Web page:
Winter 2023

Introduction: In Memoriam: Benedict XVI, David L. Schindler, Roch Kereszty

The Winter 2023 issue of Communio is dedicated to the theme “In Memoriam: Benedict XVI, David L. Schindler, Roch Kereszty.” These three figures offered complementary contributions to the Church’s theology and have profoundly guided the vision of Communio. Pope Benedict XVI (1927–2022) was a seeker after the face of God who reaffirmed for the Church the indispensability of the Incarnation for interpreting the mystery of the human person, who for his part finds himself by sharing, above all through the liturgy, in Christ’s return of love to the Father. David L. Schindler (1943–2022) faithfully committed his thought to defending the primacy of creaturely receptivity in filial and nuptial relation to the triune God in a way that could integrate and renew the many domains of human experience and knowing. Fr. Roch Kereszty (1933–2022) consistently witnessed to prayer as an embodied participation in Jesus Christ that perfects life in the world and indeed the life of the world. The essays collected here shed light on how these three stood together for Christ-centered holiness as obedient cooperation with God’s own redemptive love for the created order in its wholeness.

Tracey Rowland examines the opposition between sociological and genuinely theological understandings of the Church in “Joseph Ratzinger on Democracy within the Church.” The former favors a re-envisioning of authority in the Church according to the management structures, procedures, and standards of liberalist bureaucracy. Following Ratzinger, Rowland traces how the anthropology embedded in such a view depends upon an account of freedom closed to grace, which entails instead a sacred ecclesiology where hierarchy is held to radiate charismatically from Christ’s saving headship. Moreover, the good of diversified responsibility for the Church that advocates for bureaucratization can, Rowland argues, be more adequately satisfied by confessing that the institution belongs within Christ’s mystical Body. “For those who accept such concepts as the powers of the Petrine and episcopal offices being circumscribed by Scripture and tradition . . . the most important issue becomes not that of the democratization of the Church but the bond of trust between clerical leaders and the laity.”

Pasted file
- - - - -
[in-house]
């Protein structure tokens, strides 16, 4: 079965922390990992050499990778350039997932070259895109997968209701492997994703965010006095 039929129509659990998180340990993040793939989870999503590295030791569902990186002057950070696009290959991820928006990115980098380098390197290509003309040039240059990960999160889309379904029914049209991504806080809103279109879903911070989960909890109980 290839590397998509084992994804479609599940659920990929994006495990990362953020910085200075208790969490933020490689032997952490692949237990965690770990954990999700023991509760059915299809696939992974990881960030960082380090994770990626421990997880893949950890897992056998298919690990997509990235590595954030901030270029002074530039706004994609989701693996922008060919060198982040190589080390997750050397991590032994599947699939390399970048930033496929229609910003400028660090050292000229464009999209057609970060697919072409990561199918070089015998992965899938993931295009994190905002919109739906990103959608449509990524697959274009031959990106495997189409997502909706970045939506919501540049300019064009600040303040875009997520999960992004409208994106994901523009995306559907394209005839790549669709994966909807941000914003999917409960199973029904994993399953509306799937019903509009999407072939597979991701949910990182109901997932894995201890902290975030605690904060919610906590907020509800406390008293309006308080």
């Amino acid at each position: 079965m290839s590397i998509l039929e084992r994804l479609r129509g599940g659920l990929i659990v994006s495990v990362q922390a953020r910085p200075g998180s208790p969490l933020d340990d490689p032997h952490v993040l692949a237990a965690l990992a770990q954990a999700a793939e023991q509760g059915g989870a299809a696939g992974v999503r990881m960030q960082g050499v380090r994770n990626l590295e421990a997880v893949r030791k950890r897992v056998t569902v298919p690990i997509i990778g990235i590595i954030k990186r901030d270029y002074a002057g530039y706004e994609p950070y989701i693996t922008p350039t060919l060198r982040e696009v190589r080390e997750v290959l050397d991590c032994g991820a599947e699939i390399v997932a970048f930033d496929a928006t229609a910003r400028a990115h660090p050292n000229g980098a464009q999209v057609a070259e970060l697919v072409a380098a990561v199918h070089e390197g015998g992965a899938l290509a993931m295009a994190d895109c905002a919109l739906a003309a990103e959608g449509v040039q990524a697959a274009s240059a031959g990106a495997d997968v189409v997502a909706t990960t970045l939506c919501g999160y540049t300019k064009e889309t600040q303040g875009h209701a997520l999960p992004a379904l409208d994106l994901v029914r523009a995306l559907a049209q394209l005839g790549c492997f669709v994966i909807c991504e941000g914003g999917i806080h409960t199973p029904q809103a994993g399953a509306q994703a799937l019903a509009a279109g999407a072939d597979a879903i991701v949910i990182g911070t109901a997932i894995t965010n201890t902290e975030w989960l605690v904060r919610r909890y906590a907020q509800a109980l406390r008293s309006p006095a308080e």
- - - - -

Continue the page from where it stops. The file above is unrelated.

Uwe Michael Lang ponders the centrality of Christ’s Paschal, eucharistic sacrifice for creation and history in “Transforming the World into Communion with God: The Sacred Liturgy in the Thought of Joseph Ratzinger.” According to Ratzinger, in fulfilling the cult of Israel, the Christian liturgy also recapitulates and purifies all human religion, and through this realizes man’s ordination to consecrate the cosmos within his own communion with God. The Eucharist therefore encompasses all of being and the whole life of each person united to Christ through participation in the liturgy. Lang clarifies, in accordance with Ratzinger’s lifelong testimony, that this “ecclesial and sacramental communio is not just something that can be created by a particular community . . . but it is the gift of a greater reality Christ entrusted to the universal Church.”

Scott W. Hahn, in “Normative and Performative: The Authority of Scripture for Theology and Worship in the Thought of Benedict XVI,” upholds the principle that “theology is ‘ecclesial’ by nature because this was the original structure of God’s revelation.” Drawing on Benedict XVI’s reception of Vatican II’s Dei Verbum, Hahn explains that the theologian contemplates the Incarnate Word through receiving Scripture in its unity from the heart of the Church and, therefore, in relation to the eucharistic liturgy. Pope Benedict’s approach both restores the study of Scripture to its rightful primacy in the theological task and maintains that one who is called to interpret Scripture must receive it as a Christ-assimilated participant in the Church’s worship.

In “Regensburg Revisited: Faith, Culture, and Mission in the Theology of Joseph Ratzinger,” Hugh O’Donnell attends to Pope Benedict XVI’s argument, notably articulated in his Regensburg Address, that it was providential for Christian doctrine that its early development took place in the Greco-Roman world. For this reason, the Church’s elevating integration of that culture and its thought remains decisive for her perennial confession and her ongoing mission. Because culture is relative to truth, the Church can transform the cultures she gathers up and benefits from, thereby bringing them into community with one another. “[T]he shared truth in the different culture is the very medium by which they encounter one another, and their openness to truth is what measures their capacity to do so.”